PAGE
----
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Balanced Scorecard Example

Balanced Scorecard Example

Balanced Scorecard Example

Organizations focusing on enhancing their productivity and achieving sustainable development use different management tools to control the working process. One of the most popular tools currently applied in practice is called balanced scorecard. This tool was first developed by Kaplan and Norton (Armstrong, 2001). This performance metric allows translating a company’s mission and strategy into a set of performance measures. These measures or objectives are then carefully assessed and monitored to change them if necessary, thus ensuring that strategic goals are met (Smith, 2010). This essay provides a balanced scorecard example. The researcher expects that it can be used to explain the nature of the tool and encourage companies to adopt it to improve their long-term performance and stability.

Balanced Scorecard Definition and Advantages

Those who type “balanced scorecard Kaplan” in Google search can find hundreds of articles and books dedicated to this topic, which proves its popularity in business. As explained by Smith (2010), this tool was designed by Kaplan and Norton to provide senior managers with a comprehensive and detailed set of measures that they can use to assess their organization’s progress in meeting some strategic goals. A balanced scorecard is a management tool. It means that it is not some theoretical concept that has little to do with the real-life organizational environment. On the contrary, the tool drives the agenda, which means that it induces senior executives to discuss the company’s objectives, initiatives, and measures that it should use to achieve the set goals (Smith, 2010). Notably, the boss should promote its use. As explained by Smith (2010), employees seeing that their boss pays attention to this aspect will be more responsive themselves and place balanced scorecard at the forefront of their activity.

Balanced scorecard advantages should be mentioned. To begin with, this management tool allows looking at the organizational processes from the balanced scorecard financial perspective. Let me rephrase. In other words, it helps to track both short-term financial performance and acquisition of intangible assets that may increase income in the long-term perspective (Armstrong, 2001). In this way, the tool helps to take a broader view of the company’s development and factors that might affect it over time. It allows focusing less on financial performance. The problem is that considering immediate financial gain is not always right since it may lead to wrong decisions and excessive focus on short-term revenues.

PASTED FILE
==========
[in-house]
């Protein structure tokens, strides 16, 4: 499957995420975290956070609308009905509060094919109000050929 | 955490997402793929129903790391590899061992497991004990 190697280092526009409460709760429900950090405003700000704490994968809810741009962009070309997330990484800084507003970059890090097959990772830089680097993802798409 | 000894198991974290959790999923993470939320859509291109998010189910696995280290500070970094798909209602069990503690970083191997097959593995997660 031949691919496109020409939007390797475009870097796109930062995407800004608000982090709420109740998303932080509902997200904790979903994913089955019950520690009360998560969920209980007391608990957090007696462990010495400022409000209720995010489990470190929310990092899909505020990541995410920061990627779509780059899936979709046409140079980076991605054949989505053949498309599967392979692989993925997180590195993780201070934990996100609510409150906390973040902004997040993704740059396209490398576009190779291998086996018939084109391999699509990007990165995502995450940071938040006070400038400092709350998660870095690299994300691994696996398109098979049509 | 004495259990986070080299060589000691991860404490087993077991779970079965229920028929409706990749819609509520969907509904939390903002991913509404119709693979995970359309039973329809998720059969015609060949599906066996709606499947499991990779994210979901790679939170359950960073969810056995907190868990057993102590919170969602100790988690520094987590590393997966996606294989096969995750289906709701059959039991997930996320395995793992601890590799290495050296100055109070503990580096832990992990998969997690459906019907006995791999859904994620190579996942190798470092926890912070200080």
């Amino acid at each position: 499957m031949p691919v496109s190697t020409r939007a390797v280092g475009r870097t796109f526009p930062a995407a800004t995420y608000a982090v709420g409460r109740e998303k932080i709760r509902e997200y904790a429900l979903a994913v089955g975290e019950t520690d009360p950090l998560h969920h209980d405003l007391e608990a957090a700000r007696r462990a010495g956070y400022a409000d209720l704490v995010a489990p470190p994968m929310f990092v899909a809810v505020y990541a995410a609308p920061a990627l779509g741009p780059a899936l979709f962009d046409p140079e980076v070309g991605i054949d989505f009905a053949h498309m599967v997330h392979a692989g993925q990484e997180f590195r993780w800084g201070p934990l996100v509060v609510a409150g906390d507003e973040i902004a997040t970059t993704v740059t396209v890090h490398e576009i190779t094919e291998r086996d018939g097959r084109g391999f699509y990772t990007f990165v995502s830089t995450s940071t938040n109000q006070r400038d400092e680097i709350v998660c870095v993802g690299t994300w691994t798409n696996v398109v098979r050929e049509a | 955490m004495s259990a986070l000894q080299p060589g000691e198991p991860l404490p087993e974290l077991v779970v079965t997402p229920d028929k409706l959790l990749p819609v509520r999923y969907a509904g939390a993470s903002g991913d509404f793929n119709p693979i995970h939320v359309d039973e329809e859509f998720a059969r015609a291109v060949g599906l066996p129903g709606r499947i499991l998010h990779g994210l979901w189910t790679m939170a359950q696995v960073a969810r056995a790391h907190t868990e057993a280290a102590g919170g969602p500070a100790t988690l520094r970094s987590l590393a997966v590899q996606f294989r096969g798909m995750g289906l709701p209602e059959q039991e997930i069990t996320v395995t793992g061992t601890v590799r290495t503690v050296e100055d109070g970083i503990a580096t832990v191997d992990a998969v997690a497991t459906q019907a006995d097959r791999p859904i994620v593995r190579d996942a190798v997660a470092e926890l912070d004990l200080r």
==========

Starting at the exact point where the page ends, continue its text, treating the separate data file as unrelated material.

Balanced Scorecard Example

Balanced scorecard example allows illustrating the description. For instance, a regional airline company may formulate the following scorecard. First, it will define its mission. It may sound something like “providing the services of the highest quality and serving to satisfy all customers’ needs with due respect, warmth, and attention.” Second, a vision needs to be formulated. It may look as follows: “continuing providing low-cost, high-quality services to customers of all income levels.” Third, a simplified strategy map is needed. It will consider financial, customer, internal, and learning aspects, each of them having its own performance measures, targets, and initiatives. For instance, customer-related goals may include increasing the number of customers and achieving 97% satisfaction. Achieving these goals requires much effort. Therefore, related initiatives will necessarily include customer loyalty programs. Enhanced quality management may also be needed in this case. In fact, there are many other examples available online that can help to get a general idea of the tool to adjust it to any organizational context.

As seen from the balanced score example, setting clear goals and identifying ways through which they can be achieved is critically important. The analyzed model is the perfect tool to succeed. It helps organizations to focus on long-term performance and consider all factors contributing to success. Therefore, it is highly recommended for companies to adopt it as the major management tool to stimulate positive changes.

Disclaimer:

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References
Armstrong, M. (2001). A handbook of management techniques: The best-selling guide to modern management methods. London: Kogan Page Publishers.
Smith, R. F. (2010). Business process management and the balanced scorecard: Using processes as strategic drivers. Hoboken, NJ: John Wiley & Sons.

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